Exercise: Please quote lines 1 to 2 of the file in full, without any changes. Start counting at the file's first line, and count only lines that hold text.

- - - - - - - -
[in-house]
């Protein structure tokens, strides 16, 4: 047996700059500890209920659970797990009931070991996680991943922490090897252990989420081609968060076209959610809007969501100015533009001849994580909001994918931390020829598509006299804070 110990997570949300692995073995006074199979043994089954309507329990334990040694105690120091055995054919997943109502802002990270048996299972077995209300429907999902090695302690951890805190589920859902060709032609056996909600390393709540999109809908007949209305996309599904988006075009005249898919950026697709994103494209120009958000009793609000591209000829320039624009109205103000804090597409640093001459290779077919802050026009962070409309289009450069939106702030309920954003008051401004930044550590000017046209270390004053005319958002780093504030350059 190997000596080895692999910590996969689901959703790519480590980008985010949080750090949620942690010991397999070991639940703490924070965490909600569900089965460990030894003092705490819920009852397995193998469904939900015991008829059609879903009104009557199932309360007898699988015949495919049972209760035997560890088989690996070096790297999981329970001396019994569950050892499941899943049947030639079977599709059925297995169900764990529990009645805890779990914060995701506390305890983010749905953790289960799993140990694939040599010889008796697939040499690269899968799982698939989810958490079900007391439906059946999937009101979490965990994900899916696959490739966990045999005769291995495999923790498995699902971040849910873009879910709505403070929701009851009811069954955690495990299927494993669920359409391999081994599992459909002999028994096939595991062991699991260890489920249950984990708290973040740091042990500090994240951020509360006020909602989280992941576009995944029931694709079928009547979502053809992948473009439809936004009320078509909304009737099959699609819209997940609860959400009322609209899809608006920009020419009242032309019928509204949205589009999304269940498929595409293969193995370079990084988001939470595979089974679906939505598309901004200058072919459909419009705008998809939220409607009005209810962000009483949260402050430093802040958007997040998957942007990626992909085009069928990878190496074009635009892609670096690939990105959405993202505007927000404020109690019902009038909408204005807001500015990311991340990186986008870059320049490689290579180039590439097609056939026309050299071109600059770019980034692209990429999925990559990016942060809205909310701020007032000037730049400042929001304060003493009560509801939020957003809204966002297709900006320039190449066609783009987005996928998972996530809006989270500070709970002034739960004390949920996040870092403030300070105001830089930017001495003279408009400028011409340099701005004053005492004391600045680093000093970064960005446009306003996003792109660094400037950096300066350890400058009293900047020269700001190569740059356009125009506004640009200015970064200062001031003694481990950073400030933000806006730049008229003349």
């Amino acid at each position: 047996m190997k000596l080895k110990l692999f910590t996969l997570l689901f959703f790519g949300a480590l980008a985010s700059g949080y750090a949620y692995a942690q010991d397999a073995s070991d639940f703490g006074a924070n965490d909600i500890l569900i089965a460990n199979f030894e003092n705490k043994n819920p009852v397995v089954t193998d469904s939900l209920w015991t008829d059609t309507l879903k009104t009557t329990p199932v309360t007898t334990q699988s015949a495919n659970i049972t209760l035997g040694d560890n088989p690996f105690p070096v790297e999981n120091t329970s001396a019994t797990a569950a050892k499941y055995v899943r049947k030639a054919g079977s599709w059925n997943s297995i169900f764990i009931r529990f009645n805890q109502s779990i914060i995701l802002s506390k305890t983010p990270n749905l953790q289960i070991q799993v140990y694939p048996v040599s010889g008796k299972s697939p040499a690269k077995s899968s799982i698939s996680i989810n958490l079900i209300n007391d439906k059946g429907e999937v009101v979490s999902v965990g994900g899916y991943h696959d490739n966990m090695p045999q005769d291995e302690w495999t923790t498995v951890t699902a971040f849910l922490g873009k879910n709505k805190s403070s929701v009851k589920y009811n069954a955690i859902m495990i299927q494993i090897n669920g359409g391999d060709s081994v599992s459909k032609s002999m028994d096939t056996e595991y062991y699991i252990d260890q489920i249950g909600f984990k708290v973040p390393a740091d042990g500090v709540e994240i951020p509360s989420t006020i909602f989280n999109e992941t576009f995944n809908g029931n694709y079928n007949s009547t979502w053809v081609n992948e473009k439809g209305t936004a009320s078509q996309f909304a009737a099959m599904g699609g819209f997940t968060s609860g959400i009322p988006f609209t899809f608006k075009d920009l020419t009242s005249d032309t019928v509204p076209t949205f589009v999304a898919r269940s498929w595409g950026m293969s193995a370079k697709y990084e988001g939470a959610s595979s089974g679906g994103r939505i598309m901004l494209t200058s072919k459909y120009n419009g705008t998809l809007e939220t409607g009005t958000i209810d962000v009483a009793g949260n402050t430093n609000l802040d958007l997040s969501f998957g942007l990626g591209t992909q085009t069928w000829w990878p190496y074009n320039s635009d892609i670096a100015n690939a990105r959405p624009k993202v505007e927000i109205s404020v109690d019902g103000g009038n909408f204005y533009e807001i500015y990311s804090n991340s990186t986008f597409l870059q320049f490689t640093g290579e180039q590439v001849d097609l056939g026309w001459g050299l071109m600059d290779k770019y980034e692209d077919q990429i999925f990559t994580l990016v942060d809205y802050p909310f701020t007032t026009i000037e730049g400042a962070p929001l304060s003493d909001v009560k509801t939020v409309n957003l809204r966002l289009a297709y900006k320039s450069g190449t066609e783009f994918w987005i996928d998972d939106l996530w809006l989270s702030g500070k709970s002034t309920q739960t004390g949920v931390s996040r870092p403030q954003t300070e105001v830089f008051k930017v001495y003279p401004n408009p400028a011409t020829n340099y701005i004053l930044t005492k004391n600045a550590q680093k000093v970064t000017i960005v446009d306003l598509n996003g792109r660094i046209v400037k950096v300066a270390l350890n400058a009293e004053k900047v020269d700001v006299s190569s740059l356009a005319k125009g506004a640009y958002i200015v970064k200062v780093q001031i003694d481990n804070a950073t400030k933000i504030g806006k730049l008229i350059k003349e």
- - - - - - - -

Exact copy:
[in-house]
């Protein structure tokens, strides 16, 4: 047996700059500890209920659970797990009931070991996680991943922490090897252990989420081609968060076209959610809007969501100015533009001849994580909001994918931390020829598509006299804070 110990997570949300692995073995006074199979043994089954309507329990334990040694105690120091055995054919997943109502802002990270048996299972077995209300429907999902090695302690951890805190589920859902060709032609056996909600390393709540999109809908007949209305996309599904988006075009005249898919950026697709994103494209120009958000009793609000591209000829320039624009109205103000804090597409640093001459290779077919802050026009962070409309289009450069939106702030309920954003008051401004930044550590000017046209270390004053005319958002780093504030350059 190997000596080895692999910590996969689901959703790519480590980008985010949080750090949620942690010991397999070991639940703490924070965490909600569900089965460990030894003092705490819920009852397995193998469904939900015991008829059609879903009104009557199932309360007898699988015949495919049972209760035997560890088989690996070096790297999981329970001396019994569950050892499941899943049947030639079977599709059925297995169900764990529990009645805890779990914060995701506390305890983010749905953790289960799993140990694939040599010889008796697939040499690269899968799982698939989810958490079900007391439906059946999937009101979490965990994900899916696959490739966990045999005769291995495999923790498995699902971040849910873009879910709505403070929701009851009811069954955690495990299927494993669920359409391999081994599992459909002999028994096939595991062991699991260890489920249950984990708290973040740091042990500090994240951020509360006020909602989280992941576009995944029931694709079928009547979502053809992948473009439809936004009320078509909304009737099959699609819209997940609860959400009322609209899809608006920009020419009242032309019928509204949205589009999304269940498929595409293969193995370079990084988001939470595979089974679906939505598309901004200058072919459909419009705008998809939220409607009005209810962000009483949260402050430093802040958007997040998957942007990626992909085009069928990878190496074009635009892609670096690939990105959405993202505007927000404020109690019902009038909408204005807001500015990311991340990186986008870059320049490689290579180039590439097609056939026309050299071109600059770019980034692209990429999925990559990016942060809205909310701020007032000037730049400042929001304060003493009560509801939020957003809204966002297709900006320039190449066609783009987005996928998972996530809006989270500070709970002034739960004390949920996040870092403030300070105001830089930017001495003279408009400028011409340099701005004053005492004391600045680093000093970064960005446009306003996003792109660094400037950096300066350890400058009293900047020269700001190569740059356009125009506004640009200015970064200062001031003694481990950073400030933000806006730049008229003349």